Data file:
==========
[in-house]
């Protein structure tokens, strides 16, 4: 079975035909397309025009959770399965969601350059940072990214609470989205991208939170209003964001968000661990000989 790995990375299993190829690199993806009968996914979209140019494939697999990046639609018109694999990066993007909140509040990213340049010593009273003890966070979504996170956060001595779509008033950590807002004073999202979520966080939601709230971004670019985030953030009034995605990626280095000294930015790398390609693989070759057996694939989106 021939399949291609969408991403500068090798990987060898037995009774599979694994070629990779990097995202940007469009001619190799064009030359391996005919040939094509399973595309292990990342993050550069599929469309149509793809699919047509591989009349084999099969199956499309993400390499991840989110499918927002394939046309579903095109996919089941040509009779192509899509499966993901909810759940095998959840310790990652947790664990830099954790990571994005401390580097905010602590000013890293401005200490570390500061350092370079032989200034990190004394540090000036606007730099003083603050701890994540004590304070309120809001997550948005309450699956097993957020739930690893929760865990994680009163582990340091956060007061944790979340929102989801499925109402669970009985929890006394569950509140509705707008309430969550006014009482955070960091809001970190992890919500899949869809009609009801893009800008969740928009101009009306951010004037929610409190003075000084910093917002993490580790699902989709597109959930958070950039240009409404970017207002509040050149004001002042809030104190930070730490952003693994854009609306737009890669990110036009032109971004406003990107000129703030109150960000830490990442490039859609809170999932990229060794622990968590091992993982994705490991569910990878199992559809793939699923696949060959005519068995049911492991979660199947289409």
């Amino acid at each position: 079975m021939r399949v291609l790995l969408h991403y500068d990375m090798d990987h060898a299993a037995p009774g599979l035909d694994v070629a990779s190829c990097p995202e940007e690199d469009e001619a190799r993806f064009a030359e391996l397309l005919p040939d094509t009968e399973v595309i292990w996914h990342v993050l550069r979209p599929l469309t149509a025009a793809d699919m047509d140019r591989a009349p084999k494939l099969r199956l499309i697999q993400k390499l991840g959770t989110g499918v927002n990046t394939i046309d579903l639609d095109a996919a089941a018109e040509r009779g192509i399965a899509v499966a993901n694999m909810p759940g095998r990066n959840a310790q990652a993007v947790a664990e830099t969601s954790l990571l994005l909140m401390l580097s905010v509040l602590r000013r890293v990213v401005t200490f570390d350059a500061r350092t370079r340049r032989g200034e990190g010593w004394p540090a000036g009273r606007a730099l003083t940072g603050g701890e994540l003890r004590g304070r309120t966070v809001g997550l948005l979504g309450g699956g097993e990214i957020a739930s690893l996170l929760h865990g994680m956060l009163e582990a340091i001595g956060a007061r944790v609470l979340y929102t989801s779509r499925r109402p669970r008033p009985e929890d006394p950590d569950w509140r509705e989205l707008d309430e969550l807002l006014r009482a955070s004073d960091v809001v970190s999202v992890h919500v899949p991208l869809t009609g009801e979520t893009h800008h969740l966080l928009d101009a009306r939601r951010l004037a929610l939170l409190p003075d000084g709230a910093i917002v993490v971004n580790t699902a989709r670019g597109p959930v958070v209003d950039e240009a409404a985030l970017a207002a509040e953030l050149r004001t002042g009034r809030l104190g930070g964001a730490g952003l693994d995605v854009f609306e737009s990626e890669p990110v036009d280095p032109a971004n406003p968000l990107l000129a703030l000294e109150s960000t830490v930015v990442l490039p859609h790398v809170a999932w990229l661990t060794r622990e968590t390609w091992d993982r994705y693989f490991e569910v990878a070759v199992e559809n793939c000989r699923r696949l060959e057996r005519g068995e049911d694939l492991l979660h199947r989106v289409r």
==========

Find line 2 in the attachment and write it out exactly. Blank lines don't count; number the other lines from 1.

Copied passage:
């Protein structure tokens, strides 16, 4: 079975035909397309025009959770399965969601350059940072990214609470989205991208939170209003964001968000661990000989 790995990375299993190829690199993806009968996914979209140019494939697999990046639609018109694999990066993007909140509040990213340049010593009273003890966070979504996170956060001595779509008033950590807002004073999202979520966080939601709230971004670019985030953030009034995605990626280095000294930015790398390609693989070759057996694939989106 021939399949291609969408991403500068090798990987060898037995009774599979694994070629990779990097995202940007469009001619190799064009030359391996005919040939094509399973595309292990990342993050550069599929469309149509793809699919047509591989009349084999099969199956499309993400390499991840989110499918927002394939046309579903095109996919089941040509009779192509899509499966993901909810759940095998959840310790990652947790664990830099954790990571994005401390580097905010602590000013890293401005200490570390500061350092370079032989200034990190004394540090000036606007730099003083603050701890994540004590304070309120809001997550948005309450699956097993957020739930690893929760865990994680009163582990340091956060007061944790979340929102989801499925109402669970009985929890006394569950509140509705707008309430969550006014009482955070960091809001970190992890919500899949869809009609009801893009800008969740928009101009009306951010004037929610409190003075000084910093917002993490580790699902989709597109959930958070950039240009409404970017207002509040050149004001002042809030104190930070730490952003693994854009609306737009890669990110036009032109971004406003990107000129703030109150960000830490990442490039859609809170999932990229060794622990968590091992993982994705490991569910990878199992559809793939699923696949060959005519068995049911492991979660199947289409």